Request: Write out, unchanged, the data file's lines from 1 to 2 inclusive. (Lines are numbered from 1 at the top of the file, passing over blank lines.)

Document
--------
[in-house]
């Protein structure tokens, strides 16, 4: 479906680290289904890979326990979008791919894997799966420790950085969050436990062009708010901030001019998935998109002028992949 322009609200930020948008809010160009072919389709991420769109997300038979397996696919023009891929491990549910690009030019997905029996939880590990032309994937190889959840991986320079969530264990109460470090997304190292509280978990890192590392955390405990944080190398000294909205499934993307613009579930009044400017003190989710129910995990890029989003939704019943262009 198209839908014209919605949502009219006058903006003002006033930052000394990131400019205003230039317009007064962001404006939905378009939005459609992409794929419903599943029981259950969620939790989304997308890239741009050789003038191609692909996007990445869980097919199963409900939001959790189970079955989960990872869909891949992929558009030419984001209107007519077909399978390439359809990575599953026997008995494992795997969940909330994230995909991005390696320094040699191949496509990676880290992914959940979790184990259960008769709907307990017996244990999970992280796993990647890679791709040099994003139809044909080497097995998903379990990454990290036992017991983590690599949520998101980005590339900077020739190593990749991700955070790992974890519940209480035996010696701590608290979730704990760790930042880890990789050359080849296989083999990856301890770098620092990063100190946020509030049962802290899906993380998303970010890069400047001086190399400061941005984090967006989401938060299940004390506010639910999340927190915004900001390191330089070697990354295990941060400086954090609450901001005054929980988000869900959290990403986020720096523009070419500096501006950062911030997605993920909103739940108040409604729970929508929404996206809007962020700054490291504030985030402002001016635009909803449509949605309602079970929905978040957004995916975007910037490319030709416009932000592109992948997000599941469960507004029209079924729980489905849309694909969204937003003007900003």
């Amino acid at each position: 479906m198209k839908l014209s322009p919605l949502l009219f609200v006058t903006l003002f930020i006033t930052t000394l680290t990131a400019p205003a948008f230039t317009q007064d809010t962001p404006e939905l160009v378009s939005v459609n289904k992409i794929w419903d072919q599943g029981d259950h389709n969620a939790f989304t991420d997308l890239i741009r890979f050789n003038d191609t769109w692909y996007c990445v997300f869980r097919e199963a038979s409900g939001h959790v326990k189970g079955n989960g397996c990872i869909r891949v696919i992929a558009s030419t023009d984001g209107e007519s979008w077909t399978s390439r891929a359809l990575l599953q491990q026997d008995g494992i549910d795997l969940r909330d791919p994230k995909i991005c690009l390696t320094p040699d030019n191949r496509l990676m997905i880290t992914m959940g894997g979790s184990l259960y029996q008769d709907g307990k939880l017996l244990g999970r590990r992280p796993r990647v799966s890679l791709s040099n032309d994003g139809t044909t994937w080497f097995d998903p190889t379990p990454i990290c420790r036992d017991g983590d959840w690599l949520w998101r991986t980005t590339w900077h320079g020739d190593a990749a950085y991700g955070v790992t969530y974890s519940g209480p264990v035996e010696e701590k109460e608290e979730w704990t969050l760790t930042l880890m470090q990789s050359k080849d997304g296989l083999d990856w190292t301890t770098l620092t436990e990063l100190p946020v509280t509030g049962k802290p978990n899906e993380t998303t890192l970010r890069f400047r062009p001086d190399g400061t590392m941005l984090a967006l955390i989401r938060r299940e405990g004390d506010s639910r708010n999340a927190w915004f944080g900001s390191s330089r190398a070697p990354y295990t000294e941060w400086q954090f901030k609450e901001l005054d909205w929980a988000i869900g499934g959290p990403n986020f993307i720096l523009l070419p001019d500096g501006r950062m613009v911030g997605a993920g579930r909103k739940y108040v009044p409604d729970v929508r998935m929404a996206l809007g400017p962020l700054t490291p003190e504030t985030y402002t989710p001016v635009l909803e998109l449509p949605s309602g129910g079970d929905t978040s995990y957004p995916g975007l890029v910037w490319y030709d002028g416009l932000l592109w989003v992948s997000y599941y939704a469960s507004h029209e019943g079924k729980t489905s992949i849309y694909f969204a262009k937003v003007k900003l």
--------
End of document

[in-house]
């Protein structure tokens, strides 16, 4: 479906680290289904890979326990979008791919894997799966420790950085969050436990062009708010901030001019998935998109002028992949 322009609200930020948008809010160009072919389709991420769109997300038979397996696919023009891929491990549910690009030019997905029996939880590990032309994937190889959840991986320079969530264990109460470090997304190292509280978990890192590392955390405990944080190398000294909205499934993307613009579930009044400017003190989710129910995990890029989003939704019943262009 198209839908014209919605949502009219006058903006003002006033930052000394990131400019205003230039317009007064962001404006939905378009939005459609992409794929419903599943029981259950969620939790989304997308890239741009050789003038191609692909996007990445869980097919199963409900939001959790189970079955989960990872869909891949992929558009030419984001209107007519077909399978390439359809990575599953026997008995494992795997969940909330994230995909991005390696320094040699191949496509990676880290992914959940979790184990259960008769709907307990017996244990999970992280796993990647890679791709040099994003139809044909080497097995998903379990990454990290036992017991983590690599949520998101980005590339900077020739190593990749991700955070790992974890519940209480035996010696701590608290979730704990760790930042880890990789050359080849296989083999990856301890770098620092990063100190946020509030049962802290899906993380998303970010890069400047001086190399400061941005984090967006989401938060299940004390506010639910999340927190915004900001390191330089070697990354295990941060400086954090609450901001005054929980988000869900959290990403986020720096523009070419500096501006950062911030997605993920909103739940108040409604729970929508929404996206809007962020700054490291504030985030402002001016635009909803449509949605309602079970929905978040957004995916975007910037490319030709416009932000592109992948997000599941469960507004029209079924729980489905849309694909969204937003003007900003």